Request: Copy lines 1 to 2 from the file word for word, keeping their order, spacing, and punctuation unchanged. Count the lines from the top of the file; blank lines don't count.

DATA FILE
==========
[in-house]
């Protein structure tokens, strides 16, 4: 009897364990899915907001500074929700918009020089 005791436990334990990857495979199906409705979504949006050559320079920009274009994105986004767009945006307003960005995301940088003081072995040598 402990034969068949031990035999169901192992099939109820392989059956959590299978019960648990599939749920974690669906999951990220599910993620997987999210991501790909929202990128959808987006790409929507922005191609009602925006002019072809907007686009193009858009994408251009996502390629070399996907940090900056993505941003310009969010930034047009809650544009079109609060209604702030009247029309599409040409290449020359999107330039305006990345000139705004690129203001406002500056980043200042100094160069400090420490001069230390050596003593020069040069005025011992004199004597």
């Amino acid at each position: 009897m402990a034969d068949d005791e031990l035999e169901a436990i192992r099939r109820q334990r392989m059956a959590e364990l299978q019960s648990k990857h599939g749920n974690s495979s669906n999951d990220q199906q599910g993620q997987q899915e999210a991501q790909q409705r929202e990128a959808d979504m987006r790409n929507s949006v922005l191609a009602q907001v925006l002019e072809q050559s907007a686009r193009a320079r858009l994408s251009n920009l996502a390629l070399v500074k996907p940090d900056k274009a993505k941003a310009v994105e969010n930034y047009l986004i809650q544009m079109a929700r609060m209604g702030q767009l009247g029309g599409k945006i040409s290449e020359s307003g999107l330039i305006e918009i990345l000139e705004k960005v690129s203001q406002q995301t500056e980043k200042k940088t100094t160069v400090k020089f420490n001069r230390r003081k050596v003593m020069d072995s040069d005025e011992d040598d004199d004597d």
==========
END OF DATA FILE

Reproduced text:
[in-house]
């Protein structure tokens, strides 16, 4: 009897364990899915907001500074929700918009020089 005791436990334990990857495979199906409705979504949006050559320079920009274009994105986004767009945006307003960005995301940088003081072995040598 402990034969068949031990035999169901192992099939109820392989059956959590299978019960648990599939749920974690669906999951990220599910993620997987999210991501790909929202990128959808987006790409929507922005191609009602925006002019072809907007686009193009858009994408251009996502390629070399996907940090900056993505941003310009969010930034047009809650544009079109609060209604702030009247029309599409040409290449020359999107330039305006990345000139705004690129203001406002500056980043200042100094160069400090420490001069230390050596003593020069040069005025011992004199004597």